And because native ads mimic content, they’re likely to drive more exposure.
For small businesses with a strong SEO and social media base, native advertising would be well worth experimenting with.
I think of native advertising a bit like guest posting but without the outright benefit of links. Native ads are simply another place for you to get your content into the hands of the right audience.
Who Benefits from Native Advertising?
The main reason to use native ads is to reach audiences using some of the most relevant and high-quality content available on trusted platforms. Your ads will connect with people who are more likely to be interested in your offerings, mainly because the ad content will match the surrounding content.
The benefits of native advertising work for the advertisers and publishers who use them. Advertisers benefit by pushing highly relevant ads to potential customers on some of the best platforms they trust, encouraging more people to click through and engage with the brands using those ads.
At the same time, publishers benefit from a streamlined user experience that keeps people engaged with their content. Meanwhile, ads naturally appear within the content and can help publishers earn additional revenue.
Why is Native Advertising Effective?
The reason why native advertising has proven to be so effective is that they are usually better received by their target audiences.
Because they don’t “feel” like advertisements, people are more inclined to view them and consume their content.
Traditional ads are easy to ignore, as people are constantly exposed to marketing ads throughout the day. Because people don’t skim over native ads so easily, they allow brands a greater opportunity to get their message across.
In order to keep up with the changing digital landscape, brands are embracing content marketing and/or native advertising as the means for getting their marketing messages across.
Over time, consumers have learned how to “tune out” unwanted ads and marketing messages.
You can see the evidence of this in the growth of ad-blocking software, as well as subscription models (Spotify, Pandora, etc.) that allow consumers to pay a higher fee in order to disable advertisements.
The old way of forcing marketing messages is no longer as effective, leading many marketers to opt for native advertising instead.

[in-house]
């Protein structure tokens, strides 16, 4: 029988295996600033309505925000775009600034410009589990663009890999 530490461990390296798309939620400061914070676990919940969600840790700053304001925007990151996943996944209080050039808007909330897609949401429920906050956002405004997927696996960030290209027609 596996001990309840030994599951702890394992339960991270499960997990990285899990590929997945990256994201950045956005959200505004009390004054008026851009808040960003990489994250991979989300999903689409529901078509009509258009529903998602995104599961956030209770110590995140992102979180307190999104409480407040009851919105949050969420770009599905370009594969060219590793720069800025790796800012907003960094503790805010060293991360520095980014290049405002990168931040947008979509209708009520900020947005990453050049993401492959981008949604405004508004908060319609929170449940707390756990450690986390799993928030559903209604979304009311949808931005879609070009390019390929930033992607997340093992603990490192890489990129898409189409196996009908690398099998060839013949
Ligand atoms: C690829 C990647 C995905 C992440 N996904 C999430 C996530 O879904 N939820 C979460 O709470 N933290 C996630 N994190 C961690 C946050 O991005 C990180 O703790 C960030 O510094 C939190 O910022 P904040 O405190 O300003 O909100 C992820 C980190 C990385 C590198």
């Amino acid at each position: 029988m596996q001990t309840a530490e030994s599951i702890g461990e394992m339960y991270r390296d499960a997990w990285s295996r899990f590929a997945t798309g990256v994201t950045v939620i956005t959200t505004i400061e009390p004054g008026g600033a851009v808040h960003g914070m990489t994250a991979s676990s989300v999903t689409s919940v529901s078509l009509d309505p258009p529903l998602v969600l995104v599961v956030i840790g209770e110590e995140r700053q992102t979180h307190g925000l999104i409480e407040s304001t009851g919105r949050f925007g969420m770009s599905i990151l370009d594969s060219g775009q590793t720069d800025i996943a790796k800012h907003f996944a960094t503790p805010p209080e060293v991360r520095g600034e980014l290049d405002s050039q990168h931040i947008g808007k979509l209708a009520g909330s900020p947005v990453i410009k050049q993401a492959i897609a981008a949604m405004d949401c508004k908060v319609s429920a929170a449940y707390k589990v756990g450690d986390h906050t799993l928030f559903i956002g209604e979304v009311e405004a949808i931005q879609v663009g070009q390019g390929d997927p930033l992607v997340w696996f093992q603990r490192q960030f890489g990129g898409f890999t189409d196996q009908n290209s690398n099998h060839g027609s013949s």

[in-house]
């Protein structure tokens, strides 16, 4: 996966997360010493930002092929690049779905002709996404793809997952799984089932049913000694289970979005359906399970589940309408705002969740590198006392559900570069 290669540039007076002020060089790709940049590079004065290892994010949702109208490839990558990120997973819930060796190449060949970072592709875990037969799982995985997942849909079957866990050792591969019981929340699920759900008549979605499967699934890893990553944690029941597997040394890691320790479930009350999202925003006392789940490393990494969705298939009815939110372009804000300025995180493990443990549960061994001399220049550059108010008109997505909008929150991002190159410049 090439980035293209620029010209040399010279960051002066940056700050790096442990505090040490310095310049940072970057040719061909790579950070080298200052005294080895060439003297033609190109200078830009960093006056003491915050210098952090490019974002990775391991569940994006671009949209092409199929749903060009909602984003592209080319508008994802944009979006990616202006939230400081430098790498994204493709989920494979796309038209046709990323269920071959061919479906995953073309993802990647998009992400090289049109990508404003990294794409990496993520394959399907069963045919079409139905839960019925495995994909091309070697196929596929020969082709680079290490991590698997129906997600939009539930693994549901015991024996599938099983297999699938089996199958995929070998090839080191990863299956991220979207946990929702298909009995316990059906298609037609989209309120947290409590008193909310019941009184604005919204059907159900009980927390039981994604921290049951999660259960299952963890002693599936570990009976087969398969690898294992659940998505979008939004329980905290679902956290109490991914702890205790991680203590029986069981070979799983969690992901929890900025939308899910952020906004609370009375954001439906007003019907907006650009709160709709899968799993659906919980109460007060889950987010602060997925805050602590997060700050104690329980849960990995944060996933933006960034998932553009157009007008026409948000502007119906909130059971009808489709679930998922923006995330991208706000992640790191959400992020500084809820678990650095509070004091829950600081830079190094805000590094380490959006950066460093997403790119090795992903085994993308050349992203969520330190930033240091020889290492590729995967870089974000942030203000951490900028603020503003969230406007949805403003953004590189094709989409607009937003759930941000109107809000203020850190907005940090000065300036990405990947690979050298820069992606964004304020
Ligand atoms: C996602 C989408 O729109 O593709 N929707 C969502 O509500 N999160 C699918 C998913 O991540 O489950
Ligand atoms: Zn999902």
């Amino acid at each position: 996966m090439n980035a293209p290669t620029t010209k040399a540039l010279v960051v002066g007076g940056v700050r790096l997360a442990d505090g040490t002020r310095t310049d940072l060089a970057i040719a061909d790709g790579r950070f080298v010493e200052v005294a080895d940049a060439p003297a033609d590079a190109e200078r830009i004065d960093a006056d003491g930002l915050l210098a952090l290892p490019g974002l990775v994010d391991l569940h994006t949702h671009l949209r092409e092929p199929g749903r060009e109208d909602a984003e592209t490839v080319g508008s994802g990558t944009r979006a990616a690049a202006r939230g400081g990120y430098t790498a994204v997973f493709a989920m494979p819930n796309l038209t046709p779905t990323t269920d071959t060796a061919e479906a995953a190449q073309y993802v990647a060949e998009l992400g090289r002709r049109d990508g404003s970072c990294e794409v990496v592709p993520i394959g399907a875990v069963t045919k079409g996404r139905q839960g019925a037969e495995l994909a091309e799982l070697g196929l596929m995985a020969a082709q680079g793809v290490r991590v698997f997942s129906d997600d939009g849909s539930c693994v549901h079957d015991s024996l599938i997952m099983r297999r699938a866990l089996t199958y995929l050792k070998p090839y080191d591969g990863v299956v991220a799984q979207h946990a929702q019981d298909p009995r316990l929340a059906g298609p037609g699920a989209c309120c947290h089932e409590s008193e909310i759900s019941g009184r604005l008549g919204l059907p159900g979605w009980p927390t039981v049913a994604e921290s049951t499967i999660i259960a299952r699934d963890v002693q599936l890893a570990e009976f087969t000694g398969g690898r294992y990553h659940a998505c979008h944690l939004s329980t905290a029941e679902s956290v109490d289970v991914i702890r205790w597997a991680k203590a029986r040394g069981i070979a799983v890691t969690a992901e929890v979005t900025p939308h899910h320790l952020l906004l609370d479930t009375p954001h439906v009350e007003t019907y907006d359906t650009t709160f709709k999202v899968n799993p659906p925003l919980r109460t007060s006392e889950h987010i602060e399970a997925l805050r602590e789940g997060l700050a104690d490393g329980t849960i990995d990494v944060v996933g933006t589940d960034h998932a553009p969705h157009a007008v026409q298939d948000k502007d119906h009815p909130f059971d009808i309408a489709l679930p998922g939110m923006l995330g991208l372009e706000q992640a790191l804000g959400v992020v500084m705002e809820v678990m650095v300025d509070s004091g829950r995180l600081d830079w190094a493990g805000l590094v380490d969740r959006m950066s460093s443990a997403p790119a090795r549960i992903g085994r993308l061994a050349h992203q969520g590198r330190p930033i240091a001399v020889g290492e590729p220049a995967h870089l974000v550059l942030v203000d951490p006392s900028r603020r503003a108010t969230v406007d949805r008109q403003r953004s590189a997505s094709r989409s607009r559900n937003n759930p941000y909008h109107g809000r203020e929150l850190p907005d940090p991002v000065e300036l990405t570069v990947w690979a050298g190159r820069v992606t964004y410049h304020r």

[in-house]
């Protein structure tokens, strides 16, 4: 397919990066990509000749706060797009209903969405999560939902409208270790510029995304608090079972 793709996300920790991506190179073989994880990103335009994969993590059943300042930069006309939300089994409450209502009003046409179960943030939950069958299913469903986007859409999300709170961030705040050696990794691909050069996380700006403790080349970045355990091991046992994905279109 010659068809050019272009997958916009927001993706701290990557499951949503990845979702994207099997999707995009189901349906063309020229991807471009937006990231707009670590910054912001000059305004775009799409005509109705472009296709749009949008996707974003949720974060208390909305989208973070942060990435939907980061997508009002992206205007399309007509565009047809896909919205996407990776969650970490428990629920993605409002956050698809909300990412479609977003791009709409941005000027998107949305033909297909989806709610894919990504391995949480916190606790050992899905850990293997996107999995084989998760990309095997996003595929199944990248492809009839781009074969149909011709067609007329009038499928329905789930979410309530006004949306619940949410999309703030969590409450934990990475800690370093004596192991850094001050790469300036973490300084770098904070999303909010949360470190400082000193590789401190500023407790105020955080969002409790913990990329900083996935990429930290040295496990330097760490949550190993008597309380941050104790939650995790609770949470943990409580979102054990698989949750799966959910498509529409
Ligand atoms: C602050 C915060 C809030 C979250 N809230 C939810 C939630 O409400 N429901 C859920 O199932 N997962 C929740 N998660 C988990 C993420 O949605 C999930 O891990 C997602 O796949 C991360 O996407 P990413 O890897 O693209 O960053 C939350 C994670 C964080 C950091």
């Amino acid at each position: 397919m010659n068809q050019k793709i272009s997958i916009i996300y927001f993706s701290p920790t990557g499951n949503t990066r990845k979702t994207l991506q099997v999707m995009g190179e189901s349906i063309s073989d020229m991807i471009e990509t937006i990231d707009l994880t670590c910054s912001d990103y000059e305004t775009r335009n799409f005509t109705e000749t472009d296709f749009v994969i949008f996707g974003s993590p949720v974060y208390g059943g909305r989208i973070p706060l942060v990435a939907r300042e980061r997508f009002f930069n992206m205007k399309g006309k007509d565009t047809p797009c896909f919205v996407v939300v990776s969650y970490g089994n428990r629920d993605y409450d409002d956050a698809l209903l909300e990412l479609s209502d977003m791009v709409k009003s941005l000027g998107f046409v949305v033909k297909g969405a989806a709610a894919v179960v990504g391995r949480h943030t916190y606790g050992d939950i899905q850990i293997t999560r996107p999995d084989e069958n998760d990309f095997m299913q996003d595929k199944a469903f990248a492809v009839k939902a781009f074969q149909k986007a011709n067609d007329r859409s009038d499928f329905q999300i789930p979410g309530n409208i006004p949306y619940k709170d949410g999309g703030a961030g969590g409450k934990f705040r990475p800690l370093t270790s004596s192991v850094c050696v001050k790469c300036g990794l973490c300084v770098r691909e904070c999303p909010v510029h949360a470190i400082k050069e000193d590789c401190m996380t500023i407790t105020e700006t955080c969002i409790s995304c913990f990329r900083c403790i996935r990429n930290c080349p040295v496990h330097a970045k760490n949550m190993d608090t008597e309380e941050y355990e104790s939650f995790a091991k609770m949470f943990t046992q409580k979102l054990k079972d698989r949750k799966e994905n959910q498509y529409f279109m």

Some Native Advertising Statistics
Here are some additional statistics highlighting the benefits of native advertising:
- People actually look at native ads 53% more often than traditional display ads.
- Native ads generate 18% more purchase intent.
- The native ad market is expected to increase to a whopping $402.33 billion by 2025.
- Mobile native ads account for over 84% of all mobile ad spend.
- 90% of the top publishers out there use native advertising.
- In-app native ads also see a 60% higher click-through rate compared to mobile web ads.
- 75% of consumers tend to trust content and recommendations appearing in native marketing, as it naturally integrates into the surrounding content.
- Native video advertising comprises 56% of all video ad spending.
- 70% of people are more likely to actually engage with a native ad over a traditional banner ad.
- Native ads can also increase brand lift 82% more than banner ads.
How Does Native Advertising Work?
First, a brand pays to place its content on native advertising platforms of its choosing.
Just like any other advertising venture, picking the correct platform is a crucial step.
This could be on a specific social media platform such as Facebook, Twitter, Instagram, or TikTok, or on a different platform like Google or a third-party site.
Next, the content is created to mimic the look and feel of the content that surrounds it on the platform. What brands are actually paying for is the ability to “rent” the platform for their own distribution.
Once the content’s approved, it’s tagged with a “warning” of sorts that may say something like “Advertisement” or “Paid Advertisement.”
This creates some transparency within the native advertising platform and the user, so they know ahead of time that the content they’re looking at paid to be there.